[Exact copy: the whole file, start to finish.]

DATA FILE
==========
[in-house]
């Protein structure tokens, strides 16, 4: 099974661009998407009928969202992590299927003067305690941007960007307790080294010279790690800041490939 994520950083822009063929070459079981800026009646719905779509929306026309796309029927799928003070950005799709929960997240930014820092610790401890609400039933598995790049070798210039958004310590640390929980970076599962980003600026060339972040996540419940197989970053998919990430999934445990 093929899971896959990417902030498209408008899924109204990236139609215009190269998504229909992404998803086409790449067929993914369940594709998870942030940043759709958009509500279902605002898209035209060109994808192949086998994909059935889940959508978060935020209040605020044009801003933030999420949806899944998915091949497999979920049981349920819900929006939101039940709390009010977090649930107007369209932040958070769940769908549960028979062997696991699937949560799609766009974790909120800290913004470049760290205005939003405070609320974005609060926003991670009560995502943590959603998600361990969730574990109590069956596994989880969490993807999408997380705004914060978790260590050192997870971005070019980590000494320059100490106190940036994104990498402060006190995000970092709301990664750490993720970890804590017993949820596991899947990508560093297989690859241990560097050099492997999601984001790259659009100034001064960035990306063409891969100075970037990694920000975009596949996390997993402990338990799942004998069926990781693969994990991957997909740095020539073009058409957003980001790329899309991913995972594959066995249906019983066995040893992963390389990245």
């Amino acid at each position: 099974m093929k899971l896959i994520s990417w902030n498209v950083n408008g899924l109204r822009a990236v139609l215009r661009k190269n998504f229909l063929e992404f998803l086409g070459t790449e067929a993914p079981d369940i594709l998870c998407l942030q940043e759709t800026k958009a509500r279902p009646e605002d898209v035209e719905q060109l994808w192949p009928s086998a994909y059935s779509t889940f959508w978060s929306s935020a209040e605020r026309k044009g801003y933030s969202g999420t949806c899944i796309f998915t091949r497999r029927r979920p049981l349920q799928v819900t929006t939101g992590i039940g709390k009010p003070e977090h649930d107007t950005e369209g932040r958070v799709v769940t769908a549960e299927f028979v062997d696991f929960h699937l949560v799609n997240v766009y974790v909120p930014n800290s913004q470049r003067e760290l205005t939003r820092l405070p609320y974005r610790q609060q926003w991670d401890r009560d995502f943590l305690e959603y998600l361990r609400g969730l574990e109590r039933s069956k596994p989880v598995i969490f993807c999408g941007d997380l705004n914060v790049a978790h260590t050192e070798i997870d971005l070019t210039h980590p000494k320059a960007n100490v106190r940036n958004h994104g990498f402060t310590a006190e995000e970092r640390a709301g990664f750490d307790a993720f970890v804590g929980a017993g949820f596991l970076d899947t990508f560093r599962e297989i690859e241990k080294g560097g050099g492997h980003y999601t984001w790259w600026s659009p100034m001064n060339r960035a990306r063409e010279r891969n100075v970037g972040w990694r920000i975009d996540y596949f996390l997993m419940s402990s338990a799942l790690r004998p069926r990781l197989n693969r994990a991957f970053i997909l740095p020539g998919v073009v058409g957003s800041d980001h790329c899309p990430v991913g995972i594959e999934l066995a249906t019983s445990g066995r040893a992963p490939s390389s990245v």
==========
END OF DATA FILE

[in-house]
């Protein structure tokens, strides 16, 4: 099974661009998407009928969202992590299927003067305690941007960007307790080294010279790690800041490939 994520950083822009063929070459079981800026009646719905779509929306026309796309029927799928003070950005799709929960997240930014820092610790401890609400039933598995790049070798210039958004310590640390929980970076599962980003600026060339972040996540419940197989970053998919990430999934445990 093929899971896959990417902030498209408008899924109204990236139609215009190269998504229909992404998803086409790449067929993914369940594709998870942030940043759709958009509500279902605002898209035209060109994808192949086998994909059935889940959508978060935020209040605020044009801003933030999420949806899944998915091949497999979920049981349920819900929006939101039940709390009010977090649930107007369209932040958070769940769908549960028979062997696991699937949560799609766009974790909120800290913004470049760290205005939003405070609320974005609060926003991670009560995502943590959603998600361990969730574990109590069956596994989880969490993807999408997380705004914060978790260590050192997870971005070019980590000494320059100490106190940036994104990498402060006190995000970092709301990664750490993720970890804590017993949820596991899947990508560093297989690859241990560097050099492997999601984001790259659009100034001064960035990306063409891969100075970037990694920000975009596949996390997993402990338990799942004998069926990781693969994990991957997909740095020539073009058409957003980001790329899309991913995972594959066995249906019983066995040893992963390389990245």
């Amino acid at each position: 099974m093929k899971l896959i994520s990417w902030n498209v950083n408008g899924l109204r822009a990236v139609l215009r661009k190269n998504f229909l063929e992404f998803l086409g070459t790449e067929a993914p079981d369940i594709l998870c998407l942030q940043e759709t800026k958009a509500r279902p009646e605002d898209v035209e719905q060109l994808w192949p009928s086998a994909y059935s779509t889940f959508w978060s929306s935020a209040e605020r026309k044009g801003y933030s969202g999420t949806c899944i796309f998915t091949r497999r029927r979920p049981l349920q799928v819900t929006t939101g992590i039940g709390k009010p003070e977090h649930d107007t950005e369209g932040r958070v799709v769940t769908a549960e299927f028979v062997d696991f929960h699937l949560v799609n997240v766009y974790v909120p930014n800290s913004q470049r003067e760290l205005t939003r820092l405070p609320y974005r610790q609060q926003w991670d401890r009560d995502f943590l305690e959603y998600l361990r609400g969730l574990e109590r039933s069956k596994p989880v598995i969490f993807c999408g941007d997380l705004n914060v790049a978790h260590t050192e070798i997870d971005l070019t210039h980590p000494k320059a960007n100490v106190r940036n958004h994104g990498f402060t310590a006190e995000e970092r640390a709301g990664f750490d307790a993720f970890v804590g929980a017993g949820f596991l970076d899947t990508f560093r599962e297989i690859e241990k080294g560097g050099g492997h980003y999601t984001w790259w600026s659009p100034m001064n060339r960035a990306r063409e010279r891969n100075v970037g972040w990694r920000i975009d996540y596949f996390l997993m419940s402990s338990a799942l790690r004998p069926r990781l197989n693969r994990a991957f970053i997909l740095p020539g998919v073009v058409g957003s800041d980001h790329c899309p990430v991913g995972i594959e999934l066995a249906t019983s445990g066995r040893a992963p490939s390389s990245v």